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Non-Surgical Treatment for Atrial Septal Defect – Transcatheter ASD Closure

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Atrial Septal Defect (ASD) is a congenital heart defect that occurs in children or teenagers. However, some are diagnosed in their adulthood.

Dr. Suphasit Sathittrakool, a cardiologist at Vejthani Hospital, explained that atrial septal defect (ASD) is a congenital heart defect that occurs with abnormal heart development in the womb, causing a leak in the wall that separates the upper chambers of the heart, the atria. This opening allows oxygen-rich blood from the left atrium to mix with oxygen-poor blood from the right atrium, causing extra blood to flow to the lungs. This results in an abnormal enlargement of the heart. If left untreated for a long time, it will lead to pulmonary hypertension and, eventually, heart failure.

The symptoms of atrial septal defect vary on the size and location of the defect. In general, children with significant defects are more likely to experience symptoms in the early stage. They could have rapid breathing, fatigue easily, less milk consumption, slow weight gain, excessive sweating, frequent lung infections, and bluish skin tone (cyanosis). Patients with minor defects may not experience any symptoms during childhood and adolescence. As they enter adulthood, they may begin to experience signs like fatigue, shortness of breath, especially during exertion, heart palpitations, decreased exercise tolerance, and dizziness or fainting. However, in some cases, this condition may be detected during annual routine checkups without noticeable symptoms.

Diagnosis of atrial septal defect (ASD) typically begins with a medical history, physical examination, and the checking of heartbeat. Other procedures include an electrocardiogram (ECG), chest X-ray, and echocardiogram. An echocardiogram provides a detailed view of the heart’s internal structures, including the atrial septum, heart muscle, and heart valves. If a defect is found, the doctor can assess its size, location, blood flow direction, and pulmonary pressure to plan a proper treatment.

Treatment for ASD depends on the size, location, and severity of the defect, as well as the patient’s age and overall health. The options include:

  • For pediatric patients with tiny atrial septal defect (ASD), no complications, and no symptoms or impact on daily life, ASD closure may not be immediately necessary. However, ongoing monitoring is crucial.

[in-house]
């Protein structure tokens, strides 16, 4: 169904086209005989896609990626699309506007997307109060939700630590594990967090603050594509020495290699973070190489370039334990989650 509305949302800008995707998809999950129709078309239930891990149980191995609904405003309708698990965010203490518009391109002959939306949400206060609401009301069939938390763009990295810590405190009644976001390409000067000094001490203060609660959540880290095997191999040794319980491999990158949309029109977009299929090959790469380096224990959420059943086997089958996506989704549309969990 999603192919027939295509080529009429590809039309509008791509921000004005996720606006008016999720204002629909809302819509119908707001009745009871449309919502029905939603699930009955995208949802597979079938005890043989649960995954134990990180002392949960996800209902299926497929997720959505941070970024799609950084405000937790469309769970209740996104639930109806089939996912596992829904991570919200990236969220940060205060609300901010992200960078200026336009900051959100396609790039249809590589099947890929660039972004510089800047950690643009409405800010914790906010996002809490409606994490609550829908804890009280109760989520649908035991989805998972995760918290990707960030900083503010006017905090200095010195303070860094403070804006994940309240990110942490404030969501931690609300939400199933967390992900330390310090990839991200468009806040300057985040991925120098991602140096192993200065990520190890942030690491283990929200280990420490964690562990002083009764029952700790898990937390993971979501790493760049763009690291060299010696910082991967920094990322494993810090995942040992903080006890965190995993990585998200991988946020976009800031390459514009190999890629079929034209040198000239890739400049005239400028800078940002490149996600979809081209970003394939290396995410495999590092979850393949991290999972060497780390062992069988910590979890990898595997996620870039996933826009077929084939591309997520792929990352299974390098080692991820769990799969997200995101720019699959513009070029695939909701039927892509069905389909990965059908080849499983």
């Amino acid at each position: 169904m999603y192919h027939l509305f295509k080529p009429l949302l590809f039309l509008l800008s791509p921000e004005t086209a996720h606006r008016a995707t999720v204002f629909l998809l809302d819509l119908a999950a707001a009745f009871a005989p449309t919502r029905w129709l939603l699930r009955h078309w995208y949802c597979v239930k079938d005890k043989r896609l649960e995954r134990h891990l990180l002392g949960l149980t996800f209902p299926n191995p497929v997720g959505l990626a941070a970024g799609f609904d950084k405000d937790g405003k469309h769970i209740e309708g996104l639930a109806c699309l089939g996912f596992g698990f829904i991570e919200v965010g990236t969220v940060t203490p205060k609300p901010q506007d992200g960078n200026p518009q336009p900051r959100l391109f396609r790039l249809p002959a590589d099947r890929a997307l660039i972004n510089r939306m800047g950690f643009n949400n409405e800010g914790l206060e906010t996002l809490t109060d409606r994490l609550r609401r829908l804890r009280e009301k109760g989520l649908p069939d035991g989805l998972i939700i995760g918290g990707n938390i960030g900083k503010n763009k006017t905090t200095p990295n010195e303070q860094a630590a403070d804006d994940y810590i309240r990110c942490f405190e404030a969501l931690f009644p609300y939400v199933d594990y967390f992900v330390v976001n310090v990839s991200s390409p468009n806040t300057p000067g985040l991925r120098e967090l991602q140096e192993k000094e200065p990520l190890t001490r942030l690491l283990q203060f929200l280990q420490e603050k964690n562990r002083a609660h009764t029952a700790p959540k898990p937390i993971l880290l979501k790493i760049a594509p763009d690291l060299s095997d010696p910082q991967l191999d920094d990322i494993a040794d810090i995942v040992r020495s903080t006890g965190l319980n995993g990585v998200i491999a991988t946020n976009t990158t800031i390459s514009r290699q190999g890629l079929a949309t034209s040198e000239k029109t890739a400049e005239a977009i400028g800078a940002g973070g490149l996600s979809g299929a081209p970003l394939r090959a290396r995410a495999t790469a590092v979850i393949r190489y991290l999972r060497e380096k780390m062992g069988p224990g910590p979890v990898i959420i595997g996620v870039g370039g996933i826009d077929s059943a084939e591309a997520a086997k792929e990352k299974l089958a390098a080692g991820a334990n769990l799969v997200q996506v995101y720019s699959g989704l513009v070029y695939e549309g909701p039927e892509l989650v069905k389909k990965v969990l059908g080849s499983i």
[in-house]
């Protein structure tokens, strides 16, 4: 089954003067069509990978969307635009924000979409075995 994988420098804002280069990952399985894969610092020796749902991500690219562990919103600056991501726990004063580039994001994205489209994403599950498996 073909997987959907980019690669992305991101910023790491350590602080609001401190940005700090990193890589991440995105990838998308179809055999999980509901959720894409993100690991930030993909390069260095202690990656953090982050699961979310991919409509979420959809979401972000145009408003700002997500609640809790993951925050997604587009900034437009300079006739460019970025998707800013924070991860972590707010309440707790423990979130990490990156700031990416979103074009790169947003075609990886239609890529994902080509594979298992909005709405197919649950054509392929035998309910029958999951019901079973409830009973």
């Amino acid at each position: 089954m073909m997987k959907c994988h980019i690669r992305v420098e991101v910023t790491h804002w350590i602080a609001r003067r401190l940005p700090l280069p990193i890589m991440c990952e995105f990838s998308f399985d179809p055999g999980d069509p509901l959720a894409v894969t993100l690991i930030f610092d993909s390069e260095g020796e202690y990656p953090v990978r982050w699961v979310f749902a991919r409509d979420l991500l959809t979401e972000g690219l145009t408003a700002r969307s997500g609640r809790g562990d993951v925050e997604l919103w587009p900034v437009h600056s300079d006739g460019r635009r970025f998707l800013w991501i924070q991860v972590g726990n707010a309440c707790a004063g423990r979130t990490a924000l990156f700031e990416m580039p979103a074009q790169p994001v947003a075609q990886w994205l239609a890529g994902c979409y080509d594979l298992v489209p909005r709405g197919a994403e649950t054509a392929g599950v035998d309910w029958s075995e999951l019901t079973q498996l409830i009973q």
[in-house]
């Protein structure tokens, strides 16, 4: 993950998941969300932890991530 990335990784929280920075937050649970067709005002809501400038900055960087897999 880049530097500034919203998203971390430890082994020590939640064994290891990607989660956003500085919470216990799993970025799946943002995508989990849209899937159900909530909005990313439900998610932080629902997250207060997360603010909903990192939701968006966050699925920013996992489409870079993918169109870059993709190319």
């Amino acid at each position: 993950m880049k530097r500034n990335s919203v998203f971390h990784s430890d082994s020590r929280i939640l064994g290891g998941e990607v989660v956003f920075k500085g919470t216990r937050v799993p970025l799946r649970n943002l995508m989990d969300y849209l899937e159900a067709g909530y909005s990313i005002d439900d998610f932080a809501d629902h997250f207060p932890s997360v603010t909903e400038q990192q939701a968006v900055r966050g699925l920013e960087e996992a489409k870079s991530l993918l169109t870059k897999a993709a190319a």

• Medications are used to control the symptoms of heart failure and heart arrhythmia, but they cannot close the defect.
  • A surgical method is a traditional approach considered for patients with large defects, multiple defects, or defects in locations that cannot be treated with non-surgical methods like catheterization.
  • Transcatheter ASD Closure is an alternative treatment option for atrial septal defect (ASD), but it is suitable for certain kinds of defect, which the doctor will decide. Transcatheter ASD Closure is a minimally invasive procedure that involves inserting a catheter with a metal device through the vein in the groin that leads to the heart. The device is then used to close the atrial septal defect. The body then gradually forms tissue over it within 3-6 months. The procedure takes approximately 1-2 hours and offers several advantages over open-heart surgery, including reduced pain, fewer complications, smaller incisions, and faster recovery.

Post-Procedural Care at Home after Transcatheter ASD Closure

  • Take antiplatelet medication as prescribed by your doctor, and complete the full course as per the doctor’s recommendation. If stopping the medication is required, contact your doctor before doing so.
  • Avoid walking too often in the first 1-2 days, and keep the wound dry. Observe the wound for any abnormalities, such as redness, swelling, lumps under the skin that are painful when touched, pus or drainage, or fever. If any of these signs appear, seek immediate medical attention.
  • The doctor will schedule follow-up appointments at one month, three months, six months, and one year to monitor your condition. Attend all the scheduled appointments promptly.
  • Maintain good oral hygiene to prevent tooth decay. If tooth decay occurs, consult a dentist in time before undergoing any treatment. Antibiotics may be prescribed at the doctor’s discretion to avoid complications, including infective endocarditis.
  • Avoid lifting heavy objects for approximately one month. Refrain from strenuous exercise for the first three months.

Patients of reproductive age can resume sexual intercourse 1-2 weeks after atrial septal defect (ASD) closure. However, it is advised to consult with your doctor to ensure safety.

For more information, please contact

Cardiac Center, Vejthani Hospital
Call: (+66)2-734-0000 Ext. 5300
English Hotline: (+66)85-223-8888

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